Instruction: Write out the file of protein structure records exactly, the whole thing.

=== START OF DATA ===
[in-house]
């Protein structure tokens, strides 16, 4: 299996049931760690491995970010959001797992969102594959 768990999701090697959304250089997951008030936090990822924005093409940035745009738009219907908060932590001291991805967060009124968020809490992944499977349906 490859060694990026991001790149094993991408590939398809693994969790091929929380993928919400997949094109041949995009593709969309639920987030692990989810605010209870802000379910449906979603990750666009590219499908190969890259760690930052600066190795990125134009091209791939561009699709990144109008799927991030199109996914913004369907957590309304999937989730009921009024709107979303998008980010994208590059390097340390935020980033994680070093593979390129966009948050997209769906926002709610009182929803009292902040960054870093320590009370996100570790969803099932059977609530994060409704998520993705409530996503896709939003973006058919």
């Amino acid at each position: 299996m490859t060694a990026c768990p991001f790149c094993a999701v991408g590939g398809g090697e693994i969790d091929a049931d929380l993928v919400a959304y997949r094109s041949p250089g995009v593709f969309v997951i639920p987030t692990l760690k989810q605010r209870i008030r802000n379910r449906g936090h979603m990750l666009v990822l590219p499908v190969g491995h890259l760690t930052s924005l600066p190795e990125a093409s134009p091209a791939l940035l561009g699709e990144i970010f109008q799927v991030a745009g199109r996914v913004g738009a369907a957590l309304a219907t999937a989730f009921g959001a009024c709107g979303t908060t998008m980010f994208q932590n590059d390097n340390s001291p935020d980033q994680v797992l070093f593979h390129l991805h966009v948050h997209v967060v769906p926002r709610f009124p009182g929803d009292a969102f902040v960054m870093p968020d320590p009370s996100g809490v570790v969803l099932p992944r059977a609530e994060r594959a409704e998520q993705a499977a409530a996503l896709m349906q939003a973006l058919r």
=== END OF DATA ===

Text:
[in-house]
């Protein structure tokens, strides 16, 4: 299996049931760690491995970010959001797992969102594959 768990999701090697959304250089997951008030936090990822924005093409940035745009738009219907908060932590001291991805967060009124968020809490992944499977349906 490859060694990026991001790149094993991408590939398809693994969790091929929380993928919400997949094109041949995009593709969309639920987030692990989810605010209870802000379910449906979603990750666009590219499908190969890259760690930052600066190795990125134009091209791939561009699709990144109008799927991030199109996914913004369907957590309304999937989730009921009024709107979303998008980010994208590059390097340390935020980033994680070093593979390129966009948050997209769906926002709610009182929803009292902040960054870093320590009370996100570790969803099932059977609530994060409704998520993705409530996503896709939003973006058919």
């Amino acid at each position: 299996m490859t060694a990026c768990p991001f790149c094993a999701v991408g590939g398809g090697e693994i969790d091929a049931d929380l993928v919400a959304y997949r094109s041949p250089g995009v593709f969309v997951i639920p987030t692990l760690k989810q605010r209870i008030r802000n379910r449906g936090h979603m990750l666009v990822l590219p499908v190969g491995h890259l760690t930052s924005l600066p190795e990125a093409s134009p091209a791939l940035l561009g699709e990144i970010f109008q799927v991030a745009g199109r996914v913004g738009a369907a957590l309304a219907t999937a989730f009921g959001a009024c709107g979303t908060t998008m980010f994208q932590n590059d390097n340390s001291p935020d980033q994680v797992l070093f593979h390129l991805h966009v948050h997209v967060v769906p926002r709610f009124p009182g929803d009292a969102f902040v960054m870093p968020d320590p009370s996100g809490v570790v969803l099932p992944r059977a609530e994060r594959a409704e998520q993705a499977a409530a996503l896709m349906q939003a973006l058919r």